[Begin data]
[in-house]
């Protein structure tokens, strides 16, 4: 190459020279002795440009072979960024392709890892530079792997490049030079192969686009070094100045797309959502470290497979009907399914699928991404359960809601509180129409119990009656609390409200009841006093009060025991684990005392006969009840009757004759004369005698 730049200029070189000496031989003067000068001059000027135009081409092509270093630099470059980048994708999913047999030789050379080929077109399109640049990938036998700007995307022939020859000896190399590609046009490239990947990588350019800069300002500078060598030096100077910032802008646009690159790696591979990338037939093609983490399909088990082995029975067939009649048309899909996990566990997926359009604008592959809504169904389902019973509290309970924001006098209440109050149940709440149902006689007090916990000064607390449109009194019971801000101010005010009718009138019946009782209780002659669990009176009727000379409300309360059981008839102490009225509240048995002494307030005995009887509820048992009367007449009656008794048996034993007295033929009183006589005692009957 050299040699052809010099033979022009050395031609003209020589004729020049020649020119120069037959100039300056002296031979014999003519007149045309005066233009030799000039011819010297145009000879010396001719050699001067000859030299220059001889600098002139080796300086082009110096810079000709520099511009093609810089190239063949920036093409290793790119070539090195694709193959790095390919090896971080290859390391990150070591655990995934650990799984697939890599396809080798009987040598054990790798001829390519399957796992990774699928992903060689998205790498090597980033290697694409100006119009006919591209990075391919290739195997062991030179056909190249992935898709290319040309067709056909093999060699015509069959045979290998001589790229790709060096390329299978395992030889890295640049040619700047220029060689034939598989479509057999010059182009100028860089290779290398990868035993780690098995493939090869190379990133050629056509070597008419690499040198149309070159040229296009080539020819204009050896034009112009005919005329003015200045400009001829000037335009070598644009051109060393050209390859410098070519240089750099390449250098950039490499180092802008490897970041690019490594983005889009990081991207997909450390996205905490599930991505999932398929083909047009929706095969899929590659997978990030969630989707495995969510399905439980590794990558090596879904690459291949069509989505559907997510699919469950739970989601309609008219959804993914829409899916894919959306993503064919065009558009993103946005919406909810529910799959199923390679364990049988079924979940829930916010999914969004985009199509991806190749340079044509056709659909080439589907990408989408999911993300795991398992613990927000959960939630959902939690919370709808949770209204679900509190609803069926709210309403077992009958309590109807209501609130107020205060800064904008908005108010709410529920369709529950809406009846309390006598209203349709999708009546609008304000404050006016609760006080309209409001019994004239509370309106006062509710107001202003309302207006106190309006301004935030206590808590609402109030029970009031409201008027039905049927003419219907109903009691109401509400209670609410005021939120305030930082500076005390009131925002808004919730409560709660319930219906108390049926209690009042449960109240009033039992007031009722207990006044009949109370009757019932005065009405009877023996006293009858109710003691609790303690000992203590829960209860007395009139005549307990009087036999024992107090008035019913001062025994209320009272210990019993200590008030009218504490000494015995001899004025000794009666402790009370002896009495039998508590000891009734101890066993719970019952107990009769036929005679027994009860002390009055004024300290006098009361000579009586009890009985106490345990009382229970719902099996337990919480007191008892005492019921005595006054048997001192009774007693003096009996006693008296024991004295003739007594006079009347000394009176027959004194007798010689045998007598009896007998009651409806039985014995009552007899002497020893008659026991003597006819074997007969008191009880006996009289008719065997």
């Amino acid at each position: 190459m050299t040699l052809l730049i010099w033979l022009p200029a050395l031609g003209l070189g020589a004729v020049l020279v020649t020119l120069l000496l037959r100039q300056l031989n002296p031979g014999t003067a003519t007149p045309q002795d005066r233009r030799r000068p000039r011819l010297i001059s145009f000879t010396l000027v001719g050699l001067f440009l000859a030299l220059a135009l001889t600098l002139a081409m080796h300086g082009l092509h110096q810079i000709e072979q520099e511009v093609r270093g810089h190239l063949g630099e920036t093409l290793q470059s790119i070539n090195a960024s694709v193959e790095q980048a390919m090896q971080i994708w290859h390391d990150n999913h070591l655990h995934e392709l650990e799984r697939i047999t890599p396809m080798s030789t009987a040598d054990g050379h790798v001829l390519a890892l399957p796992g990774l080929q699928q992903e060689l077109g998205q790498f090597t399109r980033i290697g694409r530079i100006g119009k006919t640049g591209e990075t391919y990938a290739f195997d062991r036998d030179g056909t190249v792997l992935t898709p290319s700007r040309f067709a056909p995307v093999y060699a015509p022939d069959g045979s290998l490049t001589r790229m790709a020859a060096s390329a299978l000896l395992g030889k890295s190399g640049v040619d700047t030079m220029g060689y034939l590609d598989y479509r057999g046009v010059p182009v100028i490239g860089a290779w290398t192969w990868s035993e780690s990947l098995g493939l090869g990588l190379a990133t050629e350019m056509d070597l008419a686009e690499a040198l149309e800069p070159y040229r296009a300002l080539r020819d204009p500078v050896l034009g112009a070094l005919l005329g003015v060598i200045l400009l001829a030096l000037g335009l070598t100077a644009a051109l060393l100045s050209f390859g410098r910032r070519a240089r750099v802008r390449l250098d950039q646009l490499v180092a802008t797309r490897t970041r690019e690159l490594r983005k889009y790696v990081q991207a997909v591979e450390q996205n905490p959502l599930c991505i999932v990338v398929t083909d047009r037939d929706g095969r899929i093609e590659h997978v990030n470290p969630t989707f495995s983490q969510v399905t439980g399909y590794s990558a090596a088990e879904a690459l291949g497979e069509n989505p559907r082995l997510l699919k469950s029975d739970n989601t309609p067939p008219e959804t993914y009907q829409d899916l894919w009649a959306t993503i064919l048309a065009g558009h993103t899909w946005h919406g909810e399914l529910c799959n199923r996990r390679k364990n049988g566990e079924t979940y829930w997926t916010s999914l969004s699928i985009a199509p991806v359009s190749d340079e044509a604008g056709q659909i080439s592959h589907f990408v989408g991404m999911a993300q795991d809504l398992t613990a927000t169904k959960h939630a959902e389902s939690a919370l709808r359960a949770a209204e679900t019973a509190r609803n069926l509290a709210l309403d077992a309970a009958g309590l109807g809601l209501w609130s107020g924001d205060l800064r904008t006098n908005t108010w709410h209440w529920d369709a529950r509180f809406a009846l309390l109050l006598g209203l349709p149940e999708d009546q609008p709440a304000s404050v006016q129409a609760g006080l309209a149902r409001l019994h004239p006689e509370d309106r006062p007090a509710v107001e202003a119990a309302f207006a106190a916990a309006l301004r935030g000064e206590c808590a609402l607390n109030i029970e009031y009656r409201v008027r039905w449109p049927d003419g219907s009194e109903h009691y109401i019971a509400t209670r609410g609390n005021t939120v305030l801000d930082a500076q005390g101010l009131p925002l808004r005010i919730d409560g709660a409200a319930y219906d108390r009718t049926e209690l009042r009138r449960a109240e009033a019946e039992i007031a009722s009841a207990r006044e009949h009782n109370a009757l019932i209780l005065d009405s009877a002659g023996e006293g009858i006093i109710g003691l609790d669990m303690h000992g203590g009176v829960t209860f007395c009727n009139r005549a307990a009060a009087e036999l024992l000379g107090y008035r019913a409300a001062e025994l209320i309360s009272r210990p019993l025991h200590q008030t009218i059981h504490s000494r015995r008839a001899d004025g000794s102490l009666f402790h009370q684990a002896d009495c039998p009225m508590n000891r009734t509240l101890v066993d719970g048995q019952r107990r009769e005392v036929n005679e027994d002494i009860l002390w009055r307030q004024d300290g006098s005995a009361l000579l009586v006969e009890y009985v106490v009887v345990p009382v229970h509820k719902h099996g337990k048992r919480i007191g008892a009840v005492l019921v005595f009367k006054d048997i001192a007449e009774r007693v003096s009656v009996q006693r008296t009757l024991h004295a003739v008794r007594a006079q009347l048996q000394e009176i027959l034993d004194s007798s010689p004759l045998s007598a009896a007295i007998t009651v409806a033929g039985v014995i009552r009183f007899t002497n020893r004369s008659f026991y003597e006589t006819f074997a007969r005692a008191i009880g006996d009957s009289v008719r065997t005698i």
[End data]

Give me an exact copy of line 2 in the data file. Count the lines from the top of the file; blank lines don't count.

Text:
């Protein structure tokens, strides 16, 4: 190459020279002795440009072979960024392709890892530079792997490049030079192969686009070094100045797309959502470290497979009907399914699928991404359960809601509180129409119990009656609390409200009841006093009060025991684990005392006969009840009757004759004369005698 730049200029070189000496031989003067000068001059000027135009081409092509270093630099470059980048994708999913047999030789050379080929077109399109640049990938036998700007995307022939020859000896190399590609046009490239990947990588350019800069300002500078060598030096100077910032802008646009690159790696591979990338037939093609983490399909088990082995029975067939009649048309899909996990566990997926359009604008592959809504169904389902019973509290309970924001006098209440109050149940709440149902006689007090916990000064607390449109009194019971801000101010005010009718009138019946009782209780002659669990009176009727000379409300309360059981008839102490009225509240048995002494307030005995009887509820048992009367007449009656008794048996034993007295033929009183006589005692009957 050299040699052809010099033979022009050395031609003209020589004729020049020649020119120069037959100039300056002296031979014999003519007149045309005066233009030799000039011819010297145009000879010396001719050699001067000859030299220059001889600098002139080796300086082009110096810079000709520099511009093609810089190239063949920036093409290793790119070539090195694709193959790095390919090896971080290859390391990150070591655990995934650990799984697939890599396809080798009987040598054990790798001829390519399957796992990774699928992903060689998205790498090597980033290697694409100006119009006919591209990075391919290739195997062991030179056909190249992935898709290319040309067709056909093999060699015509069959045979290998001589790229790709060096390329299978395992030889890295640049040619700047220029060689034939598989479509057999010059182009100028860089290779290398990868035993780690098995493939090869190379990133050629056509070597008419690499040198149309070159040229296009080539020819204009050896034009112009005919005329003015200045400009001829000037335009070598644009051109060393050209390859410098070519240089750099390449250098950039490499180092802008490897970041690019490594983005889009990081991207997909450390996205905490599930991505999932398929083909047009929706095969899929590659997978990030969630989707495995969510399905439980590794990558090596879904690459291949069509989505559907997510699919469950739970989601309609008219959804993914829409899916894919959306993503064919065009558009993103946005919406909810529910799959199923390679364990049988079924979940829930916010999914969004985009199509991806190749340079044509056709659909080439589907990408989408999911993300795991398992613990927000959960939630959902939690919370709808949770209204679900509190609803069926709210309403077992009958309590109807209501609130107020205060800064904008908005108010709410529920369709529950809406009846309390006598209203349709999708009546609008304000404050006016609760006080309209409001019994004239509370309106006062509710107001202003309302207006106190309006301004935030206590808590609402109030029970009031409201008027039905049927003419219907109903009691109401509400209670609410005021939120305030930082500076005390009131925002808004919730409560709660319930219906108390049926209690009042449960109240009033039992007031009722207990006044009949109370009757019932005065009405009877023996006293009858109710003691609790303690000992203590829960209860007395009139005549307990009087036999024992107090008035019913001062025994209320009272210990019993200590008030009218504490000494015995001899004025000794009666402790009370002896009495039998508590000891009734101890066993719970019952107990009769036929005679027994009860002390009055004024300290006098009361000579009586009890009985106490345990009382229970719902099996337990919480007191008892005492019921005595006054048997001192009774007693003096009996006693008296024991004295003739007594006079009347000394009176027959004194007798010689045998007598009896007998009651409806039985014995009552007899002497020893008659026991003597006819074997007969008191009880006996009289008719065997």